Granted, the presentation did present solo play as an option, but it was reiterated that group play would make it easier to progress and gain strength; This solo play still assumes you’ll be seeing other players, too, just without being forced to join forces with them. Additionally, there are no plans to include an offline mode, which means Fallout 76 will require a constant internet connection. No platforms have been officially announced, though Amazon pre-order information lists the Xbox One, PlayStation 4 and PC as launch platforms.
Story details are still thin, with the current known setup being that your character is a member of Vault 76, foraying out into the world a mere 20 years after the nuclear war that destroyed the world. For comparison, Fallout 4 is set roughly 200 years post-apocalypse and many visual shots of the game have shown fairly vibrant wildlife and greenery in the hills of West Virginia. While quests and a storyline are promised, those details still remain a mystery.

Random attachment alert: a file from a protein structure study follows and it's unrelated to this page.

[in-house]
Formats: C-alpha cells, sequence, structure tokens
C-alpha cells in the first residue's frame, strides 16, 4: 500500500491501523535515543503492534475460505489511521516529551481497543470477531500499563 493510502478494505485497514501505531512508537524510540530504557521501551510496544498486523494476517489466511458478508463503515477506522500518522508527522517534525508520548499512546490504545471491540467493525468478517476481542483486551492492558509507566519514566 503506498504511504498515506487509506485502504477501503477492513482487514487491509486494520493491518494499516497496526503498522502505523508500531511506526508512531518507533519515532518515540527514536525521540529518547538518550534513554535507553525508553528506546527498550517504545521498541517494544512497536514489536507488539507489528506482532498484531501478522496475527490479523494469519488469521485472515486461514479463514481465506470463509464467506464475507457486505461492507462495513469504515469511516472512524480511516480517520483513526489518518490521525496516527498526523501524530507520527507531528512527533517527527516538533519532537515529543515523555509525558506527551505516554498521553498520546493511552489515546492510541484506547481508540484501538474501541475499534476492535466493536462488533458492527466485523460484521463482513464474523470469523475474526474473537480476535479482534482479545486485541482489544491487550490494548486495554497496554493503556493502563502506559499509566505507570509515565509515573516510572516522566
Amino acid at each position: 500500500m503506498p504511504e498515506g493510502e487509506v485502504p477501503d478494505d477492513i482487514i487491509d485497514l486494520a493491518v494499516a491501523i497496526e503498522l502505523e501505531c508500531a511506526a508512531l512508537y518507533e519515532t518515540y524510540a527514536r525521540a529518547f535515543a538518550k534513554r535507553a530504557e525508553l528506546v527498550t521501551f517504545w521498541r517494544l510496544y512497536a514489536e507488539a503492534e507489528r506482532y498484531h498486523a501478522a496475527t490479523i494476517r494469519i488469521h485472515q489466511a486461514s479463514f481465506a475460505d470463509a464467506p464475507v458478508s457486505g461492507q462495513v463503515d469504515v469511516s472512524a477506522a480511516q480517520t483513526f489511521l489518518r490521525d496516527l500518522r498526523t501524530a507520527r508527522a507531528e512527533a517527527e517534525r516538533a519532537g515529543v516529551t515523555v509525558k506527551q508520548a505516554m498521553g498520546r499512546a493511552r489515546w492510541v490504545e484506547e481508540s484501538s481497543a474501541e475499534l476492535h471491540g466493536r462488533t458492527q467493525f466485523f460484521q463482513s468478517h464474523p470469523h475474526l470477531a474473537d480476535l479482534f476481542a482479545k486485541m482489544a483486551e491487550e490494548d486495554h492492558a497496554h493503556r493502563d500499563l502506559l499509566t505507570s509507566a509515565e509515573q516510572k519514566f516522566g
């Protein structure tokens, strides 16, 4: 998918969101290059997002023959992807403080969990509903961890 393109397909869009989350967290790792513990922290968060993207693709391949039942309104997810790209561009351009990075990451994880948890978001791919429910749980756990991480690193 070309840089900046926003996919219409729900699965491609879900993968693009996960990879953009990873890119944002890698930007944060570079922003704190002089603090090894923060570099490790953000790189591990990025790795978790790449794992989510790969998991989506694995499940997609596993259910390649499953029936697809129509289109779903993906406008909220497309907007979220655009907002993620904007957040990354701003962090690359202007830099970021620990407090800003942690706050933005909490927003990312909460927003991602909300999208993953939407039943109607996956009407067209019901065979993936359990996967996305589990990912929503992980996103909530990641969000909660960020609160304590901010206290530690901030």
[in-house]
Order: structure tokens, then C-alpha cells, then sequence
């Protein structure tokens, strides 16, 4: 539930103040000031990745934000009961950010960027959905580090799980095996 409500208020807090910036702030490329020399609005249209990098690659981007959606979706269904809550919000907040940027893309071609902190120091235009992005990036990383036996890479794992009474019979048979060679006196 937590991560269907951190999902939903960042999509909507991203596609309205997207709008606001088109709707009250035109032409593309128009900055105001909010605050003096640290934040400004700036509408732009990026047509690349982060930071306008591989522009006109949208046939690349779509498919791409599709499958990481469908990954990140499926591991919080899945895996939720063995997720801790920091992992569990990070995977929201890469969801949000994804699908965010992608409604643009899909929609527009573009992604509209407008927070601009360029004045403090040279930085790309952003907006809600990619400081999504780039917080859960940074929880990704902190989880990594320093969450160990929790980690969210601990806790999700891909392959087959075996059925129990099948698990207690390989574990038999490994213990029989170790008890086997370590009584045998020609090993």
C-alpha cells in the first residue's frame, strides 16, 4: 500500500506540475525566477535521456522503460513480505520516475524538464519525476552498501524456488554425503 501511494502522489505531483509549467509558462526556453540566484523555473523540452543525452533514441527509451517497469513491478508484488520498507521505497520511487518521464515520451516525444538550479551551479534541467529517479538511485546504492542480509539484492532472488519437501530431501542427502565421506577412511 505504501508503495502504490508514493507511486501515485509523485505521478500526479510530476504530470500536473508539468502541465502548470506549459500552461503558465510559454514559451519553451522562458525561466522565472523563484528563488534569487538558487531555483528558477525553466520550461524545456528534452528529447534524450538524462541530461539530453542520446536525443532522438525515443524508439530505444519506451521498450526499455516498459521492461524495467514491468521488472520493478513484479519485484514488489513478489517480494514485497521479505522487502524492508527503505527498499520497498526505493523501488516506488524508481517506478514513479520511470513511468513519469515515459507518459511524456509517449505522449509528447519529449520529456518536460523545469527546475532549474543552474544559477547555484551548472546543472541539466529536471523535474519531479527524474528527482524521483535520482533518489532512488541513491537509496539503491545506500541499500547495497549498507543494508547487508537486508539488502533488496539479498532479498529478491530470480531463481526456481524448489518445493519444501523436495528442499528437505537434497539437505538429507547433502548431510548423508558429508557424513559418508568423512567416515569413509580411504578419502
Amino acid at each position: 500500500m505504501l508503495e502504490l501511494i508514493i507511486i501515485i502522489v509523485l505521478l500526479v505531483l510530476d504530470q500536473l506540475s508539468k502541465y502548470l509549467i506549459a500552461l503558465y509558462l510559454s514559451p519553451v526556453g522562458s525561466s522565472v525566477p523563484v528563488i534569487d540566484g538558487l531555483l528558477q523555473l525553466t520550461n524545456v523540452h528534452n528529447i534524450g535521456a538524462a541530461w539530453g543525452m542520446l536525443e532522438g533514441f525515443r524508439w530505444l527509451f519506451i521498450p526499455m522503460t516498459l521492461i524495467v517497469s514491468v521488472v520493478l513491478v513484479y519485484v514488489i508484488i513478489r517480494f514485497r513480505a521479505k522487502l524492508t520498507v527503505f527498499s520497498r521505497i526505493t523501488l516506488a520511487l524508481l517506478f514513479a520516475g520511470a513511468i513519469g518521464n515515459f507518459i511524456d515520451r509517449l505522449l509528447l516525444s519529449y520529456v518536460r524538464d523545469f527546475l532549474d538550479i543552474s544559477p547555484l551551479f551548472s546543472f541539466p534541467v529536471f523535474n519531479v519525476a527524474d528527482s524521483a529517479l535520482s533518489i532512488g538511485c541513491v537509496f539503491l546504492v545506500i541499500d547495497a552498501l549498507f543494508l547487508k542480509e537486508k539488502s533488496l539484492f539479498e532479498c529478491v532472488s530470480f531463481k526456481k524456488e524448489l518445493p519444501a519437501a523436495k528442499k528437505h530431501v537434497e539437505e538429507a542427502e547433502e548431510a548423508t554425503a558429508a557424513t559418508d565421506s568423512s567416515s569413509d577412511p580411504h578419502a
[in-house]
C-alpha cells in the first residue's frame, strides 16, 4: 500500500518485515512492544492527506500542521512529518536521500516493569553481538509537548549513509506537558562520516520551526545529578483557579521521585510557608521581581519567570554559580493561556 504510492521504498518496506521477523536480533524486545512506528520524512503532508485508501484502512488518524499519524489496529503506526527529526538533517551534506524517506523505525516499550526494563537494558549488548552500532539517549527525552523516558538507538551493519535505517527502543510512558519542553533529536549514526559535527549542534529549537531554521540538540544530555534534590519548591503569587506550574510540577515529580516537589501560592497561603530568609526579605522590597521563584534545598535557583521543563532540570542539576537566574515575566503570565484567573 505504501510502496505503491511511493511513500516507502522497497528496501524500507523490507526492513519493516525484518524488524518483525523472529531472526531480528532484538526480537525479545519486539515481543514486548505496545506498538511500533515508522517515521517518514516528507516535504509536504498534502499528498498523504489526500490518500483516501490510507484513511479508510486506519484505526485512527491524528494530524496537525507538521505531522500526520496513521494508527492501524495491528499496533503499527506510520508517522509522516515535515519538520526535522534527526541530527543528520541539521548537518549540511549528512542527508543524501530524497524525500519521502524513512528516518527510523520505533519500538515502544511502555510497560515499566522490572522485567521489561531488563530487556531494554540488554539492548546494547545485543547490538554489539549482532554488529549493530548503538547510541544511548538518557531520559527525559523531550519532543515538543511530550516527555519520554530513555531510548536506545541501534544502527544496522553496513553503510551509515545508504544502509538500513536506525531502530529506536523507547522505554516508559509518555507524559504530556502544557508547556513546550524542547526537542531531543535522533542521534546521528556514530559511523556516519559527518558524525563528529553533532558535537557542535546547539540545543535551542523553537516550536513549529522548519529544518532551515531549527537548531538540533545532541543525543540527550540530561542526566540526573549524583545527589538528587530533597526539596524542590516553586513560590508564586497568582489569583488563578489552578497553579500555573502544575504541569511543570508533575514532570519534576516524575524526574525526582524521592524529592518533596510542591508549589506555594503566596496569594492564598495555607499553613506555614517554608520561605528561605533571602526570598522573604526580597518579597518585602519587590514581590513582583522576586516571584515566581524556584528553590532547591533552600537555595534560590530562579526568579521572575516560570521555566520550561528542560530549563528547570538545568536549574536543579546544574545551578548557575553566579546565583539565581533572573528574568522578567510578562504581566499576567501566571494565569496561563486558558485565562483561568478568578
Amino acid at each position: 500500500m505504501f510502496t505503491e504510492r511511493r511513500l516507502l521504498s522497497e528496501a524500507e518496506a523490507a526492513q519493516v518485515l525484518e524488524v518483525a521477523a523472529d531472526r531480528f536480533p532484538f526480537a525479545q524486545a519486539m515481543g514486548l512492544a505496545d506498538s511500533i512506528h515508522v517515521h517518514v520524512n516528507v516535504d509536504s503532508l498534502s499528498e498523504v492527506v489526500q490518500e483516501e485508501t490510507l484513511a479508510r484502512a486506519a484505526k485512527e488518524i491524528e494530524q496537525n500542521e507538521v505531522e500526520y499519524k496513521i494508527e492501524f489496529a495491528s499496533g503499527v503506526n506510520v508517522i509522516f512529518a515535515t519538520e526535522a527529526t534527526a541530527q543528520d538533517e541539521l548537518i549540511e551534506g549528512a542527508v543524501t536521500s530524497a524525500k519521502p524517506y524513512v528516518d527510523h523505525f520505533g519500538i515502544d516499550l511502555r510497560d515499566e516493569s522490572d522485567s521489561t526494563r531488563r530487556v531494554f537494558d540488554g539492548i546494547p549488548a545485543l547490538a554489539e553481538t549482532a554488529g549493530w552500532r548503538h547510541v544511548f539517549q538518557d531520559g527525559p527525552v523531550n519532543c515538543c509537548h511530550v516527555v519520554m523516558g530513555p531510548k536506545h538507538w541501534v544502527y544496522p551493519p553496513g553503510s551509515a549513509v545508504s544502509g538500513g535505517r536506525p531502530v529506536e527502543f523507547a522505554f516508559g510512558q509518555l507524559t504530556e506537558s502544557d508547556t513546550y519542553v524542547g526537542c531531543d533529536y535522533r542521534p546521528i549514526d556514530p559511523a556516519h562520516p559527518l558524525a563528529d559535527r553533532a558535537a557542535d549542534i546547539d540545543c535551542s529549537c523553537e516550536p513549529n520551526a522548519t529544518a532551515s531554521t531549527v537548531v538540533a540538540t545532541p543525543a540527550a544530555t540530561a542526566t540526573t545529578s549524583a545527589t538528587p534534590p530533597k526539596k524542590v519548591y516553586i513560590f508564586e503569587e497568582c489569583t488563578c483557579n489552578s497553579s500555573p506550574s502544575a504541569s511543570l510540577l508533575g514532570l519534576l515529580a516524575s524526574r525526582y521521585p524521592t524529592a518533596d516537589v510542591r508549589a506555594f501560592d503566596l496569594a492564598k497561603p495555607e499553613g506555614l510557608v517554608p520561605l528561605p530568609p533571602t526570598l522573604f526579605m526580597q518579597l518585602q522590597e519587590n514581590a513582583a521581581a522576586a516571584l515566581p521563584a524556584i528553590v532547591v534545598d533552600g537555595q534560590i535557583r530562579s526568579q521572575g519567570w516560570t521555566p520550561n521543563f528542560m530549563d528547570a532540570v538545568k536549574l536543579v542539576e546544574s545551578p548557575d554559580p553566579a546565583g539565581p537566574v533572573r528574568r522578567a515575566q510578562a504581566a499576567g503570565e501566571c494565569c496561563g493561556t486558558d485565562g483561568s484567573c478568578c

With a release date of November 14th and at least one confirmed beta with an unknown date, it won’t be much of a wait before those details start to unfold. Though the beta remains in limbo it’s safe to assume it will take place around three weeks to a month before the official release, so expect an October date to crop up as the launch day approaches.
Will Fallout 76 live up to a long and illustrious line of RPGs? It’s hard to say, considering the game seems to put survival and team play over a traditional roleplaying experience, but it’ll certainly be interesting to see where Bethesda takes the series from this point forward.
Images from Bethesda.net